Yes, on a snowmobile, you can get into lots of trouble because you can travel very fast over varried terrain. Yes there are some dumb snowmobilers that will highmark on dangerous slopes and ride terrain that is questionable. The majority of snowmobilers are family people with decnt jobs and a good head on their shoulders. Please do not make assumption about other just because you do not agree with how they recreate.
As for taking teens into the bc. Camp Hale on the SW side of vail pass has some good areas that you could explore. There is also some snowmobile access skiing (ie: sled up trail...ride snowmobiles off the trail) in the area as well a a rental outfit. I'm not saying that this is the way tpo go, but you can ride some great low angle stuff and get a bunch of runs in.[/quote]
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Old 02-04-2007   #15
Join Date: Apr 2005
Posts: 19
Hey sky man, there is no safe place in the back country. just sit at home and take no chances. It's better to die on your couch than to take a chance on getting sued.
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Old 02-06-2007   #16
Salt Lake City, Utah
Join Date: Jun 2006
Posts: 171
Hey Marky Mark. You better go back and reread the posts. He asks "I want to take them some place that is super safe". Can anyone make that guarantee? Can you? I am not talking about myself here. I am talking about someone who has responsibility for others children. Not his children. I personally take much risk in the backcountry. Ice climbing, BC skiing, winter peak bagging, mountaineering etc.. I AM ONLY SPEAKING ABOUT HIS LIABLITY. It sounds as if the poster has backcounty experience. This is good. Even though I feel I am very proficient in the outdoors, I would not take a scout group into that type of element. Or a church group. I WOULD HIRE A GUIDE AND PUT THE LIABILITY ON THEM. I am only speaking of LIABILITY. You have not seen what I have seen. You talk as if I am some kind of pussy afraid of going out, staying home sitting on my couch. Do you want your kids venturing out in the backcountry without the proper gear or training? Not my kids. By your comment, I would venture to guess you are too young to have kids.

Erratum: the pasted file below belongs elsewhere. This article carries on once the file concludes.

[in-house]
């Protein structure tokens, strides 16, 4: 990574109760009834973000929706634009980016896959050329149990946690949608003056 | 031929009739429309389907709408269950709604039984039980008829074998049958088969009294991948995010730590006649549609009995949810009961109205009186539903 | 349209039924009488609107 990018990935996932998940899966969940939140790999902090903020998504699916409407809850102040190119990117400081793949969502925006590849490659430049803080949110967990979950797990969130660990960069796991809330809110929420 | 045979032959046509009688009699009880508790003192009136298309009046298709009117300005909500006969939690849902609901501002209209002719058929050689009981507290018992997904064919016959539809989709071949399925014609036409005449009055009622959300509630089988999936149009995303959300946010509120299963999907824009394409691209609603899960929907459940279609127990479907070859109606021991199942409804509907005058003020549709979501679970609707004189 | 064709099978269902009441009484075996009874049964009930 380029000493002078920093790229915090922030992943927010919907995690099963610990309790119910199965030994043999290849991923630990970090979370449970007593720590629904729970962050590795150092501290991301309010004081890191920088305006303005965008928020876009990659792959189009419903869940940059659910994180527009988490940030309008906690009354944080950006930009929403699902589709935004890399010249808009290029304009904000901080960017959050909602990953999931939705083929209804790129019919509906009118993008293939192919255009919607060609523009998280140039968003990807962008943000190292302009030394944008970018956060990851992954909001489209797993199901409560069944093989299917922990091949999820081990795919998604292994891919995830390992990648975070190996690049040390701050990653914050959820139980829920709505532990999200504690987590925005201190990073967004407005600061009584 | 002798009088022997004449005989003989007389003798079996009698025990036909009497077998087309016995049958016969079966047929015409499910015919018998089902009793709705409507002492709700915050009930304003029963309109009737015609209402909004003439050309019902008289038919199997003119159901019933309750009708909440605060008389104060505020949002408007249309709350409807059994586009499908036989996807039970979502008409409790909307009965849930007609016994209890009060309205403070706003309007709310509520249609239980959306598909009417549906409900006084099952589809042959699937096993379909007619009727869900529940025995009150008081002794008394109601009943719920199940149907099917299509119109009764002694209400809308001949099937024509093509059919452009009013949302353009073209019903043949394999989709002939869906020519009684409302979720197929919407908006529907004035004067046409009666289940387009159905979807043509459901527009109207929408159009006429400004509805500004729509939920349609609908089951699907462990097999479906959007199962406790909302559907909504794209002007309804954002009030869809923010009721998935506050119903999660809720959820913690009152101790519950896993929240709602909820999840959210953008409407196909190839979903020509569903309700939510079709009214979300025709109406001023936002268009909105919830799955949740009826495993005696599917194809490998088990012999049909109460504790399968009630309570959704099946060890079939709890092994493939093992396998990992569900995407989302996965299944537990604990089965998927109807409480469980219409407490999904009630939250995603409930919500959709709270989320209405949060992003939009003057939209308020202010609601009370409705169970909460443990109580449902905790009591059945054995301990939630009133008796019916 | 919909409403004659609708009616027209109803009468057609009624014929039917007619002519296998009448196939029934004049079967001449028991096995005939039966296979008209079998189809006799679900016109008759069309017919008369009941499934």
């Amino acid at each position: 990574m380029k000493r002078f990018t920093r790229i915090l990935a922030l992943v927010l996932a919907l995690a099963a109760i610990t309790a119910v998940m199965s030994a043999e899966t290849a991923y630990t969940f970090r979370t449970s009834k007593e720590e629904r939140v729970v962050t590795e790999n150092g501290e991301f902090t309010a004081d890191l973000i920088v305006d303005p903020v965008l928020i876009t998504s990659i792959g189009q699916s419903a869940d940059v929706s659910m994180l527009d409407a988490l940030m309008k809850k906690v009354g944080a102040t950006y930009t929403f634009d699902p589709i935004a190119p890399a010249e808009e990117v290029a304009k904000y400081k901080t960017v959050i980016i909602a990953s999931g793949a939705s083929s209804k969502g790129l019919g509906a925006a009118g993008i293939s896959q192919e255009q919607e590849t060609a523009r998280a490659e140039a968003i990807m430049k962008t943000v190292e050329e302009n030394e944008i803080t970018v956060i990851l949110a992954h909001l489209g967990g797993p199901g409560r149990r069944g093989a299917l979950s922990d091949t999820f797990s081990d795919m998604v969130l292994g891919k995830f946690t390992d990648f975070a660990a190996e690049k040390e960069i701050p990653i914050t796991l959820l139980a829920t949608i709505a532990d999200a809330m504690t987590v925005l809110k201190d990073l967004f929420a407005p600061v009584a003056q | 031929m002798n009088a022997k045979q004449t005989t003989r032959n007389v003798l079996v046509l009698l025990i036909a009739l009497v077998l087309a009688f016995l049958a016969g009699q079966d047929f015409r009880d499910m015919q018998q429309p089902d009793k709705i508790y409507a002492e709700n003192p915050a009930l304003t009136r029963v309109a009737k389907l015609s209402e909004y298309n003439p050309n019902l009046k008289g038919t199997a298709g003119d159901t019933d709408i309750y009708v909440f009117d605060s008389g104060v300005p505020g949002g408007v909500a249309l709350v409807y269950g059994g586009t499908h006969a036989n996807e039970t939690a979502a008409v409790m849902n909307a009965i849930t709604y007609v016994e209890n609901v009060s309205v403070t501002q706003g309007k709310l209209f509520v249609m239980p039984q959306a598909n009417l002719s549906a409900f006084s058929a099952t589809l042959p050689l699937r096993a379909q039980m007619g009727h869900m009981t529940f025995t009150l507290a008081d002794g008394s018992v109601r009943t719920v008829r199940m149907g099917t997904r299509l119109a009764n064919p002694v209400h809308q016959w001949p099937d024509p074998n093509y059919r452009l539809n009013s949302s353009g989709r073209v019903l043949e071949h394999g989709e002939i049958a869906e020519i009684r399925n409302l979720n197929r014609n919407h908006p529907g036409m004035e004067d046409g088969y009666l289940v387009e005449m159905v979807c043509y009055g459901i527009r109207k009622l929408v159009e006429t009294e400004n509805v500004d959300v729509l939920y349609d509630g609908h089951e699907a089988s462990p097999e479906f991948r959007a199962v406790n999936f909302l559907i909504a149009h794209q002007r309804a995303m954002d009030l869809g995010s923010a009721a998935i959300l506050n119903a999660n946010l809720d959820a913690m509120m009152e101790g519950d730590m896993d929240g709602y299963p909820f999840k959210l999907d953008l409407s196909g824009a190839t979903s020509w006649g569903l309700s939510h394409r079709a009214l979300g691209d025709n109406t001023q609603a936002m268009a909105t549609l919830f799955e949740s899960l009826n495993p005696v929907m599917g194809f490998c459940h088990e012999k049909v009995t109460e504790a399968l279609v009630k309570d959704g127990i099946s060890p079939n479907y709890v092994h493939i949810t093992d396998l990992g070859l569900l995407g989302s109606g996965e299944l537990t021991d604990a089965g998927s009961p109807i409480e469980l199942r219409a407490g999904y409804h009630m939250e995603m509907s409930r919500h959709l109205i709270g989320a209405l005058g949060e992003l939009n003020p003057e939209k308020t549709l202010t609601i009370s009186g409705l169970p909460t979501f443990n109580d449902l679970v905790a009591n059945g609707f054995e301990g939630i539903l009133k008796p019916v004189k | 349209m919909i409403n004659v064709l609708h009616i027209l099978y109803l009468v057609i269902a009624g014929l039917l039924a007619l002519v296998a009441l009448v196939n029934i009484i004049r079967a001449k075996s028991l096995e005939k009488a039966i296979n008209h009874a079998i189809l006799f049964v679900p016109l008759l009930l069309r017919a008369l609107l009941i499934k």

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Old 02-06-2007   #17
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Thornton, Colorado
Paddling Since: 1999
Join Date: Jul 2006
Posts: 231
2 cents --

Statistically the most dangerous thing you will do with these kids is pile them into a vehicle and drive them somewhere.

My wife and I are a part of a Christian Outdoor School, that has been taking kids into the backcountry for 25 years. We were just accredited by the AEE.

Here is the truth, and you all can debate it until spring, if anything happens to a kid during a backcountry trip and the instructor(s) are not properly trained, the parent organization isn't properly insured, and the kids and parents haven't been properly notified of the dangers, you will be sued, you will be found liable and you and the church will lose a great deal.

Tell the kids if they want to go into the backcountry they HAVE to take the avalanche course, not exceptions.

We have to train our staff, we have to train our students, and they all do it or they don't get to go. Give the kids the option, they will have fun in the class, and you will be getting them ready for more than just a day trip to the backcountry. You will be giving them tools to help others as well.

Take the time to do it right.

You ARE a soul, you HAVE a body.